The Pulpit of the American Revolution: Or, The Political Sermons of the Period of 1776: With a Historical Introduction, Notes, and Illustrations

Front Cover
Gould and Lincoln, 1860 - United States - 537 pages
 

What people are saying - Write a review

User Review - Flag as inappropriate

Written for those who wish to understand the impact upon the country before the Revolution of those brave men who spoke from the pulpit. Massachusetts is the site for these sermons where many men spoke the words that became a part of our Constitution. Church and State were integrally part of the eventual decision to draw the line based on a principle, that England could regulate exterior trade, but not interior. The Tax Law did not cost the colonists much, but that they were subjected to frivolous laws brought the pastors, preachers, deacons, and patriots to draw the line in the sand. Wonder where the term "on a shining hill" came from? Read where the simple Election Sermons made the language of freedom ring. 

Contents

I
ix
II
43
IV
107
V
145
VI
185
VIII
221
IX
255
X
317
XI
347
XII
389

Other editions - View all

Common terms and phrases

Popular passages

Page 168 - He that ruleth over men must be just, ruling in the fear of God ; and he shall be as the light of the morning, when the sun riseth, even a morning without clouds ; as the tender grass springing out of the earth by clear shining after rain.
Page 378 - For we brought nothing into this world, and it is certain we can carry nothing out. And having food and raiment let us be therewith content. But they that will be rich fall into temptation and a snare, and into many foolish and hurtful lusts, which drown men in destruction and perdition. For the love of money is the root of all evil : which while some coveted after, they have erred from the faith, and pierced themselves through with many sorrows.
Page 117 - As cold waters to a thirsty soul, so is good news from a far country.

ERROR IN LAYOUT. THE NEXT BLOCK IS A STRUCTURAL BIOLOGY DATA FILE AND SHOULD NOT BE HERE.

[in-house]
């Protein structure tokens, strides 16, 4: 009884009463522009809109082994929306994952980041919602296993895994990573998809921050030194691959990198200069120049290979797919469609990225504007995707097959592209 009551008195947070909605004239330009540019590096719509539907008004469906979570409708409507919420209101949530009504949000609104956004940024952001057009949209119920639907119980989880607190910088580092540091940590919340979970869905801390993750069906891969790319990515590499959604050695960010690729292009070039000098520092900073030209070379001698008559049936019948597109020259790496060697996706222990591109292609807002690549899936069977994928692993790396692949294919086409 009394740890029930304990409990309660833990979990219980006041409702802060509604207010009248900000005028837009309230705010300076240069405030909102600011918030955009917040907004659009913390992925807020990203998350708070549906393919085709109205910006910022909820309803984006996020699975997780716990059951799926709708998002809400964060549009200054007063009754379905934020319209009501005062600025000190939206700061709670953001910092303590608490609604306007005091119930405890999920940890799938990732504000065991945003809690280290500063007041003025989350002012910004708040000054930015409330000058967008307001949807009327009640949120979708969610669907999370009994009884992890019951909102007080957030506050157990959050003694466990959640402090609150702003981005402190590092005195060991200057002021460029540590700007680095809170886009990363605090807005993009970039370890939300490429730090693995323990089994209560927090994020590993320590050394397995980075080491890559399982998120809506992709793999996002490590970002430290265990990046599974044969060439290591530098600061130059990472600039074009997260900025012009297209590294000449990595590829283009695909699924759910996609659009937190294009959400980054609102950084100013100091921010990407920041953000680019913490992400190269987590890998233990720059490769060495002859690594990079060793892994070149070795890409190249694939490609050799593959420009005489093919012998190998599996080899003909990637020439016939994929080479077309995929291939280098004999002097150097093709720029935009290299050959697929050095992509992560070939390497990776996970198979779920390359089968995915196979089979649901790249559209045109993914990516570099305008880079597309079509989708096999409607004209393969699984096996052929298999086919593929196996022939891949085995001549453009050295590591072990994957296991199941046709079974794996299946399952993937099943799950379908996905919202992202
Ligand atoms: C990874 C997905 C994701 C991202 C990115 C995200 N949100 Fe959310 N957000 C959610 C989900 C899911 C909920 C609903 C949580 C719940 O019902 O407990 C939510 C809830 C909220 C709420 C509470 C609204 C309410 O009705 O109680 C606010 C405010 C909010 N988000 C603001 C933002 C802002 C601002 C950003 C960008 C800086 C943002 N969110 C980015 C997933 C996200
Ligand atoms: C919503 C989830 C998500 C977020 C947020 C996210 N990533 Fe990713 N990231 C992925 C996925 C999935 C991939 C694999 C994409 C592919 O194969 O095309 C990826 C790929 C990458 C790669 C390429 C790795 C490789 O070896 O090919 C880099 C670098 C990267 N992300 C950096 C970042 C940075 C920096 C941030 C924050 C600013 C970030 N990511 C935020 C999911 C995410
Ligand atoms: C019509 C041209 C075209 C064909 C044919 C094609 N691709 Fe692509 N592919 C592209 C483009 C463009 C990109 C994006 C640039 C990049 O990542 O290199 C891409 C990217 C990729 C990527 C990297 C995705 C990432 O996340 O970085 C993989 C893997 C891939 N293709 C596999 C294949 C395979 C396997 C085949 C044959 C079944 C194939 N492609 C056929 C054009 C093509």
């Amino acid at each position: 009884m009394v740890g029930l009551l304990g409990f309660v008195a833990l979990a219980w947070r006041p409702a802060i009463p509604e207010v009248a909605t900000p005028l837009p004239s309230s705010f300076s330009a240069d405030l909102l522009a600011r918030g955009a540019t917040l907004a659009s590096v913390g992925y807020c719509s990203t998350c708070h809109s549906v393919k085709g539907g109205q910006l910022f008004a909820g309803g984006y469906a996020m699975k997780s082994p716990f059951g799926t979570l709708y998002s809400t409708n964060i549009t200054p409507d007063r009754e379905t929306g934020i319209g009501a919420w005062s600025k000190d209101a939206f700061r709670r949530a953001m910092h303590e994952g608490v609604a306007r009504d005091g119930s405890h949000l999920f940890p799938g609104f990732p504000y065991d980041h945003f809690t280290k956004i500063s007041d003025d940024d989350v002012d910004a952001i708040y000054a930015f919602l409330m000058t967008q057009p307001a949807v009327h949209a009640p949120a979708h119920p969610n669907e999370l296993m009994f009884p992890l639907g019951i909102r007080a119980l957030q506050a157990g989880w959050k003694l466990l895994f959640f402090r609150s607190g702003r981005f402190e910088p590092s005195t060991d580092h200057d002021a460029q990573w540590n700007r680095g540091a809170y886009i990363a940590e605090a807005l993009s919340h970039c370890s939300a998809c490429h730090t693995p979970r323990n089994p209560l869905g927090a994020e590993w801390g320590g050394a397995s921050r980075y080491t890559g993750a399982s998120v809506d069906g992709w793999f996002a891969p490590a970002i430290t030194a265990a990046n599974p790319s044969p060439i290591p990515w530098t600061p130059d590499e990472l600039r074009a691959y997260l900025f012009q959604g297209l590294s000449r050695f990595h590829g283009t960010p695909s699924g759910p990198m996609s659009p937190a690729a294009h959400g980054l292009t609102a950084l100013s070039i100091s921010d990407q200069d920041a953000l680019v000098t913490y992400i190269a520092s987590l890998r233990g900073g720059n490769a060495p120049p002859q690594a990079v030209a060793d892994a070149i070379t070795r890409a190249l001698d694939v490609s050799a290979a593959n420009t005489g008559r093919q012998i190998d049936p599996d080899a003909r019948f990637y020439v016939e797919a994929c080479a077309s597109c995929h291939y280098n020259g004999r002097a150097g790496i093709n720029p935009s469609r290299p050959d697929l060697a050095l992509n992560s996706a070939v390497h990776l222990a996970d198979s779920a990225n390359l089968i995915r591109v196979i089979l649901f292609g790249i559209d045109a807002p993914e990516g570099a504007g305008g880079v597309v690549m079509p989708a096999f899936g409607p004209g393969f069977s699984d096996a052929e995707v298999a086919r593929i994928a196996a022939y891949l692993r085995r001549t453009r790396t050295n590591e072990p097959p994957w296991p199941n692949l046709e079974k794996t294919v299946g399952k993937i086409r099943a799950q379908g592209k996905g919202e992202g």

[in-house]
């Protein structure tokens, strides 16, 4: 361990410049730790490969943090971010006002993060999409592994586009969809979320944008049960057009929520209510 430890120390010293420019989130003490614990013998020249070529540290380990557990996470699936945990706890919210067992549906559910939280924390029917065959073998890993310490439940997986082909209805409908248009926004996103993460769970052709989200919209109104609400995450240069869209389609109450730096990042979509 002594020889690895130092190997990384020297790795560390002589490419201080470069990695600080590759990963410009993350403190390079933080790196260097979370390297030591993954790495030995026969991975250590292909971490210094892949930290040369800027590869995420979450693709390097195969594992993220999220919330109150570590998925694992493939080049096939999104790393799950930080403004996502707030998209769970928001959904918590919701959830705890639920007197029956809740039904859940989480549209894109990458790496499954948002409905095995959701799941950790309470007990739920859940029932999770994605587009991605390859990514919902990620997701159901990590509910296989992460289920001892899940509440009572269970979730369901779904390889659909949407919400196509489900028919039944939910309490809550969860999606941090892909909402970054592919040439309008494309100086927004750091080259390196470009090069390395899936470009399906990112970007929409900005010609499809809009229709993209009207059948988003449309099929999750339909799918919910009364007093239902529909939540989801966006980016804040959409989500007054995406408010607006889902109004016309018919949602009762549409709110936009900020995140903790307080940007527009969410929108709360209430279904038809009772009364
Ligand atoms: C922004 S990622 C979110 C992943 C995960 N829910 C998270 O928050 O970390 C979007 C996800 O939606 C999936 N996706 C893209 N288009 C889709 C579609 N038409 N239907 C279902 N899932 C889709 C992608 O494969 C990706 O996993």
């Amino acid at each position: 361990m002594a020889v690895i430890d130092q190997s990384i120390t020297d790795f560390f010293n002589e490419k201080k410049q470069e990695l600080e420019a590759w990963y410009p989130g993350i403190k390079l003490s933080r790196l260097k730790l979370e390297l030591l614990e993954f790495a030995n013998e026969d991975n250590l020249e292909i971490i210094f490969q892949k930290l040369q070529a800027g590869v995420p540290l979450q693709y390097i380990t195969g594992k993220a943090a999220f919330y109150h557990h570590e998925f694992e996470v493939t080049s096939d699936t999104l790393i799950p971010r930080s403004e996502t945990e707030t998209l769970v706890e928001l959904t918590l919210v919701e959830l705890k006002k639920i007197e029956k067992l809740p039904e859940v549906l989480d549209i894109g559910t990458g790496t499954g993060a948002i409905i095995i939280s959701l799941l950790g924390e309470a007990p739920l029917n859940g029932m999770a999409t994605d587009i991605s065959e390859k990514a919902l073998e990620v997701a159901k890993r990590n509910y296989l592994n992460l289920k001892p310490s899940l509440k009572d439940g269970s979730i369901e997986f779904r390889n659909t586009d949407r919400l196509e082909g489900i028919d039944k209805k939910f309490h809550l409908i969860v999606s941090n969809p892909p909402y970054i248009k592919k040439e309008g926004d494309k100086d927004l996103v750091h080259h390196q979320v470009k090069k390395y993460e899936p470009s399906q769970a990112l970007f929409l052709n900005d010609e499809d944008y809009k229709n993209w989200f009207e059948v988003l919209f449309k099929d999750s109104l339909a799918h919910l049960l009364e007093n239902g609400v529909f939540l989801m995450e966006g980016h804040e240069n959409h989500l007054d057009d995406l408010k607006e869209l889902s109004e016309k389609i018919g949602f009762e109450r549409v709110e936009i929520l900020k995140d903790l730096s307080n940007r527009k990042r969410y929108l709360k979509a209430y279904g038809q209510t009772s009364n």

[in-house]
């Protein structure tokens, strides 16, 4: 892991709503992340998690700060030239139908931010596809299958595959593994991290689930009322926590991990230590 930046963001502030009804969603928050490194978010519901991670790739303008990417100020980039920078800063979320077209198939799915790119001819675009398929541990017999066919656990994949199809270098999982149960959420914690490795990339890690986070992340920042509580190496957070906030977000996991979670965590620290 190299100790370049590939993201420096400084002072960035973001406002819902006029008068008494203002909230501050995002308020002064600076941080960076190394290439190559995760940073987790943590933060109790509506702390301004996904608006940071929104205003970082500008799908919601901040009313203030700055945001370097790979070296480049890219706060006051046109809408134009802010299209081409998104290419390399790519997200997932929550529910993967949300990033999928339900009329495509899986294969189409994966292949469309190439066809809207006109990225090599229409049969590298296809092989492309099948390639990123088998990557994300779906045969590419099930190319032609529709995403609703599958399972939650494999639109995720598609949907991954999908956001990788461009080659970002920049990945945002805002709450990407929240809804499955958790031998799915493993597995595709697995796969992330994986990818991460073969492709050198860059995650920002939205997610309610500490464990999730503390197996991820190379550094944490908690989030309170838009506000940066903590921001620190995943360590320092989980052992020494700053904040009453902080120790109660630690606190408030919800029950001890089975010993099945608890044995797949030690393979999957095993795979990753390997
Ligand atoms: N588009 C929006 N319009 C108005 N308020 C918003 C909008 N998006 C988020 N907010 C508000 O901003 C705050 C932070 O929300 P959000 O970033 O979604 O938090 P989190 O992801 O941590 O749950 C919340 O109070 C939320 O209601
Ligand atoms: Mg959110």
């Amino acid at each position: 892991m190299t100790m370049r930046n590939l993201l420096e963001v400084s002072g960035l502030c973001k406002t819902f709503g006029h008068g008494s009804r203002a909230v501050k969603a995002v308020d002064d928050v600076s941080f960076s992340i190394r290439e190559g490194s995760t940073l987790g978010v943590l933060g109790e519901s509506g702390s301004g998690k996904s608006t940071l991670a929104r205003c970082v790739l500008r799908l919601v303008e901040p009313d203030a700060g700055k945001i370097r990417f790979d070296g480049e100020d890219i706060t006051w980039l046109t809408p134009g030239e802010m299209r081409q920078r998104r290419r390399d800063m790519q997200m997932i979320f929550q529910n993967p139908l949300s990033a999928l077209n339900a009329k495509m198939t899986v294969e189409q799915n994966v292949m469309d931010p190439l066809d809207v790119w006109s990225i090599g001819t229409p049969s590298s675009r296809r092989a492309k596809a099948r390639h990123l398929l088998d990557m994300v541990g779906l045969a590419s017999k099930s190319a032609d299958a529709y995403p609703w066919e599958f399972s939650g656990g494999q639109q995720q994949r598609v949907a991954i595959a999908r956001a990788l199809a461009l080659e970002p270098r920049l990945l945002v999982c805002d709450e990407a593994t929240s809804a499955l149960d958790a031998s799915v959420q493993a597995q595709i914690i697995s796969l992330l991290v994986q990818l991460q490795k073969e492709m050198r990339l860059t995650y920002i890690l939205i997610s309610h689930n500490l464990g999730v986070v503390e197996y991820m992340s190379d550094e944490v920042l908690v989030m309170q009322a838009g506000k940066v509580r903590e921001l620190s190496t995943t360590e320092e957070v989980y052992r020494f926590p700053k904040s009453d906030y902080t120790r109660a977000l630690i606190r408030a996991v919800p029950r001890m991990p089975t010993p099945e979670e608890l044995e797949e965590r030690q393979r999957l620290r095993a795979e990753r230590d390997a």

Page 284 - Submit yourselves to every ordinance of man for the Lord's sake : whether it be to the king, as supreme ; or unto governors, as unto them that are sent by him for the punishment of evildoers, and for the praise of them that do well.
Page 316 - ... the same shall drink of the wine of the wrath of God, which is poured out without mixture into the cup of His indignation : and he shall be tormented with fire and brimstone in the presence of the holy angels, and in the presence of the Lamb : and the smoke of their torment ascendeth up for ever and ever : and they have no rest day nor night, who worship the beast and his image, and whosoever receiveth the mark of his name.
Page 467 - The archers have sorely grieved him, and shot at him, and hated him : but his bow abode in strength, and the arms of his hands were made strong by the hands of the mighty God of Jacob...
Page 338 - Of all the dispositions and habits which lead to political prosperity, religion and morality are indispensable supports. In vain would that man claim the tribute of patriotism, who should labor to subvert these great pillars of human happiness, these firmest props of the duties of men and citizens. The mere politician, equally with the pious man. ought to respect and to cherish them. A volume could not trace all their connections with private and public felicity.
Page 338 - And let us with caution indulge the supposition, that morality can be maintained •without religion. Whatever may be conceded to the influence of refined education on minds of peculiar structure ; reason and experience both forbid us to expect that national morality can prevail in exclusion of religious principles.
Page 138 - No people can be bound to acknowledge and adore the invisible hand which conducts the affairs of men more than the people of the United States. Every step by which they have advanced to the character of an independent nation seems to have been distinguished by some token of providential agency...
Page 453 - OATS [a grain which in England is generally given to horses, but in Scotland supports the people], — Croker.

Bibliographic information